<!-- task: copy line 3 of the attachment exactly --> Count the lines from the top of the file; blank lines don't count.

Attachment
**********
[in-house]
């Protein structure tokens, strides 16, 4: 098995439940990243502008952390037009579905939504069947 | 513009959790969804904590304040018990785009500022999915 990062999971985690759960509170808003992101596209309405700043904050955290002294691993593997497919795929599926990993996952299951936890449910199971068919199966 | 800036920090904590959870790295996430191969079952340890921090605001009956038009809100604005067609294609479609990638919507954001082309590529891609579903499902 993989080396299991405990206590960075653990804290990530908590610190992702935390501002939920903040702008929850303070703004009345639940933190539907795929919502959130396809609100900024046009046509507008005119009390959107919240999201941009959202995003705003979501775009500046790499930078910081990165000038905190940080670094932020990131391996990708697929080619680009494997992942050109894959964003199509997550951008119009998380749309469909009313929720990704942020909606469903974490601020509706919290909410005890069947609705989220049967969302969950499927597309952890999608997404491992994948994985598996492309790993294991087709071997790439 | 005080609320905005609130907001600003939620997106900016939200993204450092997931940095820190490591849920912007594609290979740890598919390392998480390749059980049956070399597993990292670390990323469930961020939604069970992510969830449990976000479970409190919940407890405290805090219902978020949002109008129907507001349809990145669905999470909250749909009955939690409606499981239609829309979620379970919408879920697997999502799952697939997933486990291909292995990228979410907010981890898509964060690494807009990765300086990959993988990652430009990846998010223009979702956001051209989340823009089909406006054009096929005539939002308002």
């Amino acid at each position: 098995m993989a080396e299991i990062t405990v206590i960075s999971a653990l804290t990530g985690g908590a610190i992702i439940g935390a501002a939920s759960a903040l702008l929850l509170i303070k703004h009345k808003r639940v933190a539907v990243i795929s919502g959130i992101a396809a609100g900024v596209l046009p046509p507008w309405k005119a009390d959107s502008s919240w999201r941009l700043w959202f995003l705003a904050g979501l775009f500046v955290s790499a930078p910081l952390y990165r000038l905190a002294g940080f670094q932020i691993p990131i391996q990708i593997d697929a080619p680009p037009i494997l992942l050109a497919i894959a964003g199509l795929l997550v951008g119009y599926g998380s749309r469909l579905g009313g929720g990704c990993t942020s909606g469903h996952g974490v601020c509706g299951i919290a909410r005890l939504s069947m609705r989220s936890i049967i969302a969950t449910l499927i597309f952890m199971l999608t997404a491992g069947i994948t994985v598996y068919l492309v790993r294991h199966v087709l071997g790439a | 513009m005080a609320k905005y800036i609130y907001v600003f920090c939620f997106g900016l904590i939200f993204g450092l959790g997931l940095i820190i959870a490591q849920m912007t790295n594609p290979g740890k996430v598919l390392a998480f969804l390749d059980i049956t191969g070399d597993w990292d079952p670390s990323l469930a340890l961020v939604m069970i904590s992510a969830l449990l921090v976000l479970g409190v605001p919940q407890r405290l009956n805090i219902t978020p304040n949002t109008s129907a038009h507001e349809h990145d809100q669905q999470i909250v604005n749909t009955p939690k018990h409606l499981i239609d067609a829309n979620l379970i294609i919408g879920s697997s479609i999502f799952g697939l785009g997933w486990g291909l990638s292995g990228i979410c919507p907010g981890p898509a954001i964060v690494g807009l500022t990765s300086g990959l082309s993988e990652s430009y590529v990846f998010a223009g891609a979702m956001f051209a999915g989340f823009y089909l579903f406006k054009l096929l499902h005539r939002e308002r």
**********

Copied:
């Amino acid at each position: 098995m993989a080396e299991i990062t405990v206590i960075s999971a653990l804290t990530g985690g908590a610190i992702i439940g935390a501002a939920s759960a903040l702008l929850l509170i303070k703004h009345k808003r639940v933190a539907v990243i795929s919502g959130i992101a396809a609100g900024v596209l046009p046509p507008w309405k005119a009390d959107s502008s919240w999201r941009l700043w959202f995003l705003a904050g979501l775009f500046v955290s790499a930078p910081l952390y990165r000038l905190a002294g940080f670094q932020i691993p990131i391996q990708i593997d697929a080619p680009p037009i494997l992942l050109a497919i894959a964003g199509l795929l997550v951008g119009y599926g998380s749309r469909l579905g009313g929720g990704c990993t942020s909606g469903h996952g974490v601020c509706g299951i919290a909410r005890l939504s069947m609705r989220s936890i049967i969302a969950t449910l499927i597309f952890m199971l999608t997404a491992g069947i994948t994985v598996y068919l492309v790993r294991h199966v087709l071997g790439a | 513009m005080a609320k905005y800036i609130y907001v600003f920090c939620f997106g900016l904590i939200f993204g450092l959790g997931l940095i820190i959870a490591q849920m912007t790295n594609p290979g740890k996430v598919l390392a998480f969804l390749d059980i049956t191969g070399d597993w990292d079952p670390s990323l469930a340890l961020v939604m069970i904590s992510a969830l449990l921090v976000l479970g409190v605001p919940q407890r405290l009956n805090i219902t978020p304040n949002t109008s129907a038009h507001e349809h990145d809100q669905q999470i909250v604005n749909t009955p939690k018990h409606l499981i239609d067609a829309n979620l379970i294609i919408g879920s697997s479609i999502f799952g697939l785009g997933w486990g291909l990638s292995g990228i979410c919507p907010g981890p898509a954001i964060v690494g807009l500022t990765s300086g990959l082309s993988e990652s430009y590529v990846f998010a223009g891609a979702m956001f051209a999915g989340f823009y089909l579903f406006k054009l096929l499902h005539r939002e308002r």